A national organization funded by the Koch brothers is once again trying to meddle into Jersey City politics and undermine gains won by housing justice organizers. When the campaign to pass a tenants’ Right to Counsel was underway, the Pacific Legal Foundation (PLF) circulated a letter to city council threatening a potential lawsuit. Now, the city and local advocates are preparing to defend RTC in court from a conservative legal challenge fronted by landlords.

PLF’s recent opinion piece is at best inconsistent, with the obvious intention of setting up a narrative that property developers are as vulnerable as everyday taxpayers. Sam Spiegelman, also a member of the far-right Federalist Society, writes, “maybe the public shouldn’t put a thumb on the scales by paying for one side’s lawyers.” But their argument rests upon the assumption that private companies should not be subject to contributing to public funds “in excess” of negative externalities caused by their operations. Spiegelman obscures reality by presenting large corporations as comparable entities to average members of the public.

Right to Counsel balances the scales between renters and landlords likely to be represented in housing court in over 80 percent of cases. But it’s not only property owners who contribute to the housing crisis. The impacts of luxury hyper-development beginning in the 1980s when Lefrak broke ground in Newport can be felt all over the city as rents and eviction rates continue to rise. Developers have long been exempt from paying their fair share back into surrounding communities. Now that ordinances which will exact a fee four times smaller than sales tax but generate millions at scale for affordable housing programs have passed, they are attempting to fight back.

Spiegelman states that the ordinances are “singling out a segment of the community:” property developers who will pay the fees used to fund right to counsel and the construction of affordable housing. This is reminiscent of arguments made against the policy that “relevant stakeholders” were not consulted in the development of these laws. The reality is that these “relevant stakeholders” have had an outsized impact on Jersey City housing and budget policy for decades. Property developers receive special tax abatementsflood school board elections with candidates to manipulate the budgetary process, and contribute heavily to election campaigns.

On relevant stakeholders, our campaign spoke and engaged with thousands of people across the city who agreed that tenants deserve a right to an attorney when facing eviction. When renters are represented, they are much more likely to stay in their homes.

As members of our campaign have previously writtenHolmdel Builders Association v. Holmdel permits the collection of fees on new development to be spent on affordable housing and similar initiatives through obligations established by the Mt. Laurel decision. Money raised is distributed through the Affordable Housing Trust Fund which allows for 20 percent of funding to go towards administrative expenses like right to counsel.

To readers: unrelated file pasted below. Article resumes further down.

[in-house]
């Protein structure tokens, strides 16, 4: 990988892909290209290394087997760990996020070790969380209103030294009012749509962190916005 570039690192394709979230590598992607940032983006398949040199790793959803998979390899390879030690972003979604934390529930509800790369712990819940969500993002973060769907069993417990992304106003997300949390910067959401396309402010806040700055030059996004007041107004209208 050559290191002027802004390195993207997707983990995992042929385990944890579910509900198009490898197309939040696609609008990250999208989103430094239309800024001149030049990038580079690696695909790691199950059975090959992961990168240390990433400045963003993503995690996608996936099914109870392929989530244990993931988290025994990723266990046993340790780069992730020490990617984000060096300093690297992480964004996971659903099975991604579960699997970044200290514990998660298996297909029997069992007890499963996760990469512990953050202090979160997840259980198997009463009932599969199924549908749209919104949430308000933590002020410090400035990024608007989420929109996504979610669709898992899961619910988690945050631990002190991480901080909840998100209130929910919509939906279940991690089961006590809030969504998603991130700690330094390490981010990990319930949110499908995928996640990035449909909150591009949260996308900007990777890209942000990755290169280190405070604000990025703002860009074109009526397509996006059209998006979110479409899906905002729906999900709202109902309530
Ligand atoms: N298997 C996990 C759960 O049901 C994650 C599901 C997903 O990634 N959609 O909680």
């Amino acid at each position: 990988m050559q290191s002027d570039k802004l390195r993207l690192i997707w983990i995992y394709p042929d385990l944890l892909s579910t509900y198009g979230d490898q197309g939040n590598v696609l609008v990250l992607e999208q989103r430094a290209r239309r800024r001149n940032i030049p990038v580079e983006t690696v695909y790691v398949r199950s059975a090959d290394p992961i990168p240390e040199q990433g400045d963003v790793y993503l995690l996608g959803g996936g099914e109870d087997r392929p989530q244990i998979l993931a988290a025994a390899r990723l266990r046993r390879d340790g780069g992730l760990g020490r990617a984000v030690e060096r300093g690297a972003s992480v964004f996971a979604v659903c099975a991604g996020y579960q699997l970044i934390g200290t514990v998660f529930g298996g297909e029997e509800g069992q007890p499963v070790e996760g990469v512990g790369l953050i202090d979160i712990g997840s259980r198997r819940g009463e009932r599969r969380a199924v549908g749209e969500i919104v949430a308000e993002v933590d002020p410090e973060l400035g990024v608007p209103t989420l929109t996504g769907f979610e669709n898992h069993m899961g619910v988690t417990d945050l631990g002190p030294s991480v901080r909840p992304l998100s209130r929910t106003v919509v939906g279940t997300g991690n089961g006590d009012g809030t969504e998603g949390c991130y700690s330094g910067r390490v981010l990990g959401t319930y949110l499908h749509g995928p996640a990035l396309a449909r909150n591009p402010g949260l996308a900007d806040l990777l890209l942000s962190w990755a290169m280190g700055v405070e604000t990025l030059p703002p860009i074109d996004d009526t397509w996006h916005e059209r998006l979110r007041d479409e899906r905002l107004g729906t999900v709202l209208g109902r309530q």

Not increasing taxes for everyday renters and homeowners was always a hallmark of our policy. We sought targeted relief that redistributes funding from development companies to the city population in desperate need of affordable housing and tenant protection.

Importantly, associations mobilizing against the city providing free, legal representation to renters are the same ones that have fought against progressive housing reforms in the area for years. The legal complaint was filed by the Jersey City Property Owners Association, run by Executive Director Ron Simoncini. Known for trying to squash rent control, he is a regular figure in multiple fights against tenant protections in North New Jersey. Despite his organized opposition to Jersey City’s Right to Counsel, the city council sided with tenants in a 9-0 unanimous vote.

In a country where people are not even guaranteed lawyers in criminal proceedings, it is immoral and abhorrent to advocate for the overturning of a policy that would extend equitable protection under the law.

Jersey City has crossed its own Rubicon when tenants came together to secure legal protections. A few rich and powerful players cannot be the ones who determine policy that affects the over 70 percent of people who rent. The response to these ordinances from those with stakes in the real estate industry showcases how these individuals benefit from the inability of ordinary people to enforce their rights. Power comes from the people, and tenant organizing will continue to be built up with these newfound safeguards and through community mobilization. The city must reject these legal challenges and ensure rents stay stable, homes are well-maintained, and residents are no longer at risk of displacement.

Julia Tache was the Media and Communications Chair of the Right to Counsel JC Campaign and an organizer with the Democratic Socialists of America.